The strength of VoltaicHD (+ iMovie '09, '08 or iMovieHD) over only iMovie '09 is that you can keep all those highly compressed .MTS files (= AVCHD including AVCHDlite) as-is on your hard drive any way you like and uncompress for editing in iMovie as needed. Like having negatives. iMovie '09 requires that you import from your camera (or that your "fake" the directory structure of your camera) and decompresses everything so movie files take up to 10X more disk space than the original MTS file. I'll likely pick up the next incarnation of iMovie ('11?), but for now I'm happy with '08 and VoltaicHD. It requires a workflow to manage my MTS files + iMovie projects, but I save heaps of space by deleting unused portions of video in iMovie with reckless abandon knowing everything is in the MTS files I've saved. Naturally, conversions take some time. I usually set-up all AVCHD clips I shot in a day for batch conversion, go tend to some other business, and invariably they are done before I remember to check on them again.
Handbrake lost because despite the bazillion possible configurations, none produced as good decompressions as VoltaicHD's basic mpeg-4 setting. No fussing, no guessing. Oh, and batch conversions. I'll repeat that: batch conversion. Batch, batch, batchitty batch-batch. Batch. . The developer of Handbrake (at the time I looked into all this, may have changed since) was dead-set against implementing batch conversions. He had spent a considerable time in the user forums abusing people who requested this simple feature. He couldn't wrap his head around the idea that there was a growing army of Mums and Dads each with hundreds of 30sec AVCHD clips sitting on SD cards in need of conversion. They didn't want to spend as much time clicking through settings for converting each clip individually as they did filming the damn things. However, you could always suffer through the command line interface and wrap a batch routine around your favorite settings if you are into that sort of thing. I'd be interested in hearing such success stories ('cause I am into that sort of thing). But hey, Handbrake is free and is useful in other ways, so there's that.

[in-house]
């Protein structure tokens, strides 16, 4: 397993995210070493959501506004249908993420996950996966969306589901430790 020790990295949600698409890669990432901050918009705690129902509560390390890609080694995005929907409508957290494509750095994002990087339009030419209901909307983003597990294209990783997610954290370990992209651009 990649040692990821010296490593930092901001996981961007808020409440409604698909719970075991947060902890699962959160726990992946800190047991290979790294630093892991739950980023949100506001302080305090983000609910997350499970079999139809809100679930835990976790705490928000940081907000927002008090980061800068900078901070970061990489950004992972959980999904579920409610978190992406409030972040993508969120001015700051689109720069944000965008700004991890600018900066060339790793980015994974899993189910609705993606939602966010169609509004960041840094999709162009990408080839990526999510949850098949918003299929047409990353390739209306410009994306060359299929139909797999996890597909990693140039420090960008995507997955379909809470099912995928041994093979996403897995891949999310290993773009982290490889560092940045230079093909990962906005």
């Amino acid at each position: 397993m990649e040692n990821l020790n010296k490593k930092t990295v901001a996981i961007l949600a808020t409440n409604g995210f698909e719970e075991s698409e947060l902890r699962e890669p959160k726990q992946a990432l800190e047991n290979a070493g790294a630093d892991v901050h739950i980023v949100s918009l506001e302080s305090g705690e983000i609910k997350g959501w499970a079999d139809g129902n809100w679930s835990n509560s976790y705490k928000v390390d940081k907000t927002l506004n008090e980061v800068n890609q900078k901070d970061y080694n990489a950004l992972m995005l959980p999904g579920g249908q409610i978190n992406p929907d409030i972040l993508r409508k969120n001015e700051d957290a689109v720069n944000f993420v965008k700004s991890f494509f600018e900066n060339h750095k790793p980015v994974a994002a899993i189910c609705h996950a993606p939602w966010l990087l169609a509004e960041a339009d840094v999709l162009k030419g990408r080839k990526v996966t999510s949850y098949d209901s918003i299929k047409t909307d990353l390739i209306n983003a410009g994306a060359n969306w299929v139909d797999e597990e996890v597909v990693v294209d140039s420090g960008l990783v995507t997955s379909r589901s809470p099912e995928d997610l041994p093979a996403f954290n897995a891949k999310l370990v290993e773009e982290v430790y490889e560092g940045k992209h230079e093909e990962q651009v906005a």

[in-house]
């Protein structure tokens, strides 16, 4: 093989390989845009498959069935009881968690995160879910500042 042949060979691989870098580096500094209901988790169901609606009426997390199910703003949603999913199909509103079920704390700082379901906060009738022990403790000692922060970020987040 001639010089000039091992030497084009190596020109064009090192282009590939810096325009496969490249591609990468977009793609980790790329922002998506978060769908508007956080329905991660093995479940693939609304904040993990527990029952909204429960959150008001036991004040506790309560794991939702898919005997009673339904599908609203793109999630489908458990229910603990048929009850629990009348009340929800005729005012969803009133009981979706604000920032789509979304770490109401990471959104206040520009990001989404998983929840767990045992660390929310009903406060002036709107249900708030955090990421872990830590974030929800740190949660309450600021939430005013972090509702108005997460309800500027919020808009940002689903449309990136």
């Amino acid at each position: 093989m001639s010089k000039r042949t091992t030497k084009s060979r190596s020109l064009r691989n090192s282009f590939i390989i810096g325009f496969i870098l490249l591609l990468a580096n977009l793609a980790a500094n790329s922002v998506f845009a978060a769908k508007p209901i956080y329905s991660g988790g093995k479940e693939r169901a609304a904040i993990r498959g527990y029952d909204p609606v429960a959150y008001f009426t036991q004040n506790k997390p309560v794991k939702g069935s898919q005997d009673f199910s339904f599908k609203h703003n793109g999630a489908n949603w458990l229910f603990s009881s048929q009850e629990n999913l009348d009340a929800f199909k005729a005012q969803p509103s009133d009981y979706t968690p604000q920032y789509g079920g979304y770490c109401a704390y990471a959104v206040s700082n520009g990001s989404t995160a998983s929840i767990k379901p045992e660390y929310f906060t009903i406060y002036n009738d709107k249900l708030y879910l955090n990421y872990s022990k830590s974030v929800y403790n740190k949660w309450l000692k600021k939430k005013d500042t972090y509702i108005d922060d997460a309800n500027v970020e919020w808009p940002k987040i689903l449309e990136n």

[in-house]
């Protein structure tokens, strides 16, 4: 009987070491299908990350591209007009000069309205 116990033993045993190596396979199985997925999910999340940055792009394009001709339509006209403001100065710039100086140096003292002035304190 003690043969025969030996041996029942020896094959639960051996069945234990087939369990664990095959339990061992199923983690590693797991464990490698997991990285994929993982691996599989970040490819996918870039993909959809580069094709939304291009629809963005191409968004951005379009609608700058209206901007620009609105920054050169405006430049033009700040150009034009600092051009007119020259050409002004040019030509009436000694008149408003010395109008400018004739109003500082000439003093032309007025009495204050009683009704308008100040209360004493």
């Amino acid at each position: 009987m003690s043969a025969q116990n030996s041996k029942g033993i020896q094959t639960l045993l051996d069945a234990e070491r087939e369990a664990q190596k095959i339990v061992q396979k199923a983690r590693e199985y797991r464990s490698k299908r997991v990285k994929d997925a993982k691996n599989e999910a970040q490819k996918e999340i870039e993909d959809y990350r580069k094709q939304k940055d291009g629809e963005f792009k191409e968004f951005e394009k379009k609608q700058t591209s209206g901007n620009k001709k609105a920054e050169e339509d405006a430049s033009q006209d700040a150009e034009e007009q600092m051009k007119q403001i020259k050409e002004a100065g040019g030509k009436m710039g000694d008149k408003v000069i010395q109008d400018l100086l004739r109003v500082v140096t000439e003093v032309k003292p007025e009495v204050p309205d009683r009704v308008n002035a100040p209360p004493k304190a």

Last time I check, HandBrake has a batch processing, but its just you have to manually add the file one by one, then press the processing button and leave it to sleep :smile:
Its on PC though, I dont own a Mac. Quality wise its also equal to the original.
Thanks for clarifying that, Hanzo. That's what I meant to say: you need to individually queue-up each file and then batch the lot (in Handbrake) as opposed to being able to select a whole pile of files in one action (as is the case for VoltaicHD and most Mac applications I'm aware of). It got on my nerves something fierce!
I initially tried using iMovie, but the sound played at the wrong speed... the GF1 videos are recorded at 60fps. The image plays back at 30pfs but the sound plays too fast in iMovie.
I was able to get it working it in Final Cut Pro, but it's a very long and convoluted workflow. Handbrake was the only solution I found (for free) that transcoded and adjusted the video/sound sync with no fuss.
Hi all. I came across this thread when I started to look at the video on my GF1. I use iMac with OSX 10.4 and have had no problems opening and replaying videos in Quicktime. I select Motion jpeg in record mode and whatever format in record quality. Haven't hit any snags. HD appears to work too.